Your digital footprint refers to the record of your online interactions. It's everything you do, share, or post online - some of which can tarnish your reputation.
But, according to Statista, only about a third of people who use the internet actually have a good idea of what a digital footprint is.
But, since most of the things we do online will likely be there permanently, it's important to understand more about your digital footprint so you know whether it's helping or hurting you.
In this article, we’re going to look at everything you need to know to protect your online image, including why your digital footprint is important and how to make sure the things you do online don't hurt your career prospects.
Why is Your Digital Footprint Important?
Everything you share online - from the pages you like to the images you post, and everything in between - essentially announces to the world exactly who you are.
This means that anyone, even complete strangers, can tell a lot about you just by looking at the trail you leave behind whenever you share updates, check into places through social media, comment on posts, etc.
They can tell:
What you look like
Where you work
Who you know
Where you've been
What you like to do
Your opinions on different topics
… and so on.
A digital footprint can be seen and used by anyone, including advertisers, companies, and marketers in the industry, and even Tinder dates who want a closer look at your personal life.
Most importantly, your trail of digital crumbs is used by employers (current and prospective) to find out more and is more impactful than many other factors, including your birth order in your family.
The digital economy now drives much of the global workforce, and, in addition to looking at resumes and cover letters, many employers perform online searches in order to learn more about employees.
They go to social media, blogs, portfolio sites, and other platforms in an effort to discover the interests and industry involvement of prospective hires, as well as their ability to brand and market themselves effectively online.
Neal Taparia, a serial entrepreneur who runs a gaming platform, Solitaired.com, explains: “We will always research a candidate online. In one case, we hired someone who we were on the fence with because they clearly showed their love for classic games like solitaire on social media. In another instance, we moved on from a candidate due to vulgar language we found on their profile pages.”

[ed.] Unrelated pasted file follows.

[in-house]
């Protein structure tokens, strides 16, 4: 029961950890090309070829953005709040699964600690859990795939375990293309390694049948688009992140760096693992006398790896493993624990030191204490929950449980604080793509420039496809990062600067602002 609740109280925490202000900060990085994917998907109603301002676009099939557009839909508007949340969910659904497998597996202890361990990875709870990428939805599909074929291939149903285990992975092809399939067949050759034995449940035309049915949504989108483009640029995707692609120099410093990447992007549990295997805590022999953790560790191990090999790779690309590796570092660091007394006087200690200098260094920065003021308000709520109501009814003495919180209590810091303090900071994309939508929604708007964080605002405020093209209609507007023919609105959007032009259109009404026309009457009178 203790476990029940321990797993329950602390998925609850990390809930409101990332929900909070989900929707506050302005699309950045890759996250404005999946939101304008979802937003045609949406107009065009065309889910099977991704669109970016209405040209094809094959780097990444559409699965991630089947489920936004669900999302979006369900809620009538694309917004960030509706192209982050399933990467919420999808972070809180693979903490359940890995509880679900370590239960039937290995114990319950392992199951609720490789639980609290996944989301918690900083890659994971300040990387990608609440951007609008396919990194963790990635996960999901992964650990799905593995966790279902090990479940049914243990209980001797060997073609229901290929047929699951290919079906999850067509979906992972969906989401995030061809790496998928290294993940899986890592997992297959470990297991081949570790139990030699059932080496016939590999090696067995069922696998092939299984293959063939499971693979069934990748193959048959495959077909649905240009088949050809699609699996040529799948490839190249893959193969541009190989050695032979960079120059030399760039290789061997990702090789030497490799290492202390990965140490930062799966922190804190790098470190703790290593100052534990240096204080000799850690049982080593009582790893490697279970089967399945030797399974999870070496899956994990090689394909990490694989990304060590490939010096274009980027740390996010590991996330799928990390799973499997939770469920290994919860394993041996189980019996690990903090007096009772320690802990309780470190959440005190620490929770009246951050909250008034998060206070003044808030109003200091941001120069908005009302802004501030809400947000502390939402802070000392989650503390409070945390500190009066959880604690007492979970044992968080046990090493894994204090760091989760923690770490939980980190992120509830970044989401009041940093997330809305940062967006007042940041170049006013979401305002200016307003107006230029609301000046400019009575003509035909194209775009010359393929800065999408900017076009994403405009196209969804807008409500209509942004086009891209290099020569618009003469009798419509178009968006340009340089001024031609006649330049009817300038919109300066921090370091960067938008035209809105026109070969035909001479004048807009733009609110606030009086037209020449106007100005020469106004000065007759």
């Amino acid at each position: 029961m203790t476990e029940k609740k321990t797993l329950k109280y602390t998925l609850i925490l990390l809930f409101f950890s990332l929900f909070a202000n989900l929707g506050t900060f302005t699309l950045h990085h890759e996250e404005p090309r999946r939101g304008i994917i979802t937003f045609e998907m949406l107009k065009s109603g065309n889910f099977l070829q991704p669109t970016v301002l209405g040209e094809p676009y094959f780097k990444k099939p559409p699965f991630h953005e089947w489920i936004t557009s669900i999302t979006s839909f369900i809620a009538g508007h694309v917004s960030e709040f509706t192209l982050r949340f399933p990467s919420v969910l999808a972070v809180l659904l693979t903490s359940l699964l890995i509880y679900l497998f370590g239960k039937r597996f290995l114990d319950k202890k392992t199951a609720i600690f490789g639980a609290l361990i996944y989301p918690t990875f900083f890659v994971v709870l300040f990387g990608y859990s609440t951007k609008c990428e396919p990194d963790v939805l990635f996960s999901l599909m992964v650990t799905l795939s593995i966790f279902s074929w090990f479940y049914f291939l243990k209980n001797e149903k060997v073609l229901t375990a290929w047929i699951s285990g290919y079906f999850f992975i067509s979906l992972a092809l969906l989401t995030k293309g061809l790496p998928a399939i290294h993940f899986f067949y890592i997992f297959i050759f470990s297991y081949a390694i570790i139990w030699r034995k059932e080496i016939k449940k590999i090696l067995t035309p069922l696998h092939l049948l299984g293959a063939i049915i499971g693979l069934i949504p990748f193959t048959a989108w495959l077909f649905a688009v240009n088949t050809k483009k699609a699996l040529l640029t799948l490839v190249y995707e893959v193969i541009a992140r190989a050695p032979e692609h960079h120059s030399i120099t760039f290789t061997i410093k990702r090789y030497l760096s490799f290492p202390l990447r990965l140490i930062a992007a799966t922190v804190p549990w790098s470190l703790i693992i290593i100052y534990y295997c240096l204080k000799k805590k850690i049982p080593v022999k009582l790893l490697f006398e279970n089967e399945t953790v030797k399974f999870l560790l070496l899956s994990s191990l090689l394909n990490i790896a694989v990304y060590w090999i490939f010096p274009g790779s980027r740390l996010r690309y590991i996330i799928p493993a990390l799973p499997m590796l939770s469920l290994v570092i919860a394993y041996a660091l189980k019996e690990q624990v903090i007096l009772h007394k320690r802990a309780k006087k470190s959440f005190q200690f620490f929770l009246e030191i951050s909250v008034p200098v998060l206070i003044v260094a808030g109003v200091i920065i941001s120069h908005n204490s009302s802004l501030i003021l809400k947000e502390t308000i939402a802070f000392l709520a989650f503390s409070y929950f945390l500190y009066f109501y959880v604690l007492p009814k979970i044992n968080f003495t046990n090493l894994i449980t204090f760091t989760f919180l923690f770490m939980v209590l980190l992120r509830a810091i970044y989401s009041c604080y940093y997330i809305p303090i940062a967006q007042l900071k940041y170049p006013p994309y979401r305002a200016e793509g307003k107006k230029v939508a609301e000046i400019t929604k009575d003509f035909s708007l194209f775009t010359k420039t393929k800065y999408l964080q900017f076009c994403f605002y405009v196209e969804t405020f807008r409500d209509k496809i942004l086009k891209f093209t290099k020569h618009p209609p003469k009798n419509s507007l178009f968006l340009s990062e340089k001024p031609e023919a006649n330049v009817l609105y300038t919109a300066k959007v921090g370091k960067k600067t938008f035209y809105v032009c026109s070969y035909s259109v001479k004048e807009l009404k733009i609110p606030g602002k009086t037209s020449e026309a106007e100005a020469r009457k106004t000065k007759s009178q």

This means that, unless you have a positive digital footprint, an online check by a prospective or current employer could jeopardize your job if they come across anything inappropriate.
Creating and maintaining a strong digital footprint also comes with other benefits, some of which I’ve listed below:
Benefits of Maintaining a Positive Digital Footprint
When done right, your digital footprint can be a way for you to provide a great first impression to potential employers.
A strong online presence can be a career asset, particularly in the current competitive job market. Conversely, a lack of activity online can be a turnoff for hiring managers.
A positive digital footprint helps you control the narrative through the use of personal branding to boost your credibility, authority, and expertise.
Luckily, there are a lot of ways for you to proactively manage your digital footprint, which is what we’re going to look at now.
How to Make Sure Your Digital Footprint is Helping, and Not Hurting You
As you've seen so far, your digital footprint can greatly affect your reputation and relationships, as well as your employment opportunities.
Whether this lasting impact is positive or negative depends on how well you manage your digital footprint.
Here are the steps to take toward developing and maintaining a strong, positive presence online.
Image credit: James W. Lee III
1. Clean up Things That Could Be Hurting You
Your first step in developing a positive digital footprint is to audit your online image and check your digital footprint in order to see what others, especially potential employers, might find out about you.
Even if you don't spend a lot of time online, you still have a trail of crumbs that you leave in the form of cookies, comments, posts, clicks, pictures, and even apps on your smartphone.
These are what make up the results when someone searches for you online. And, if there is anything that can shape your reputation and career in ways that are not pleasing to you, now is the time to take care of it.
To start auditing your online image, conduct a search for your name on Google and other search engines.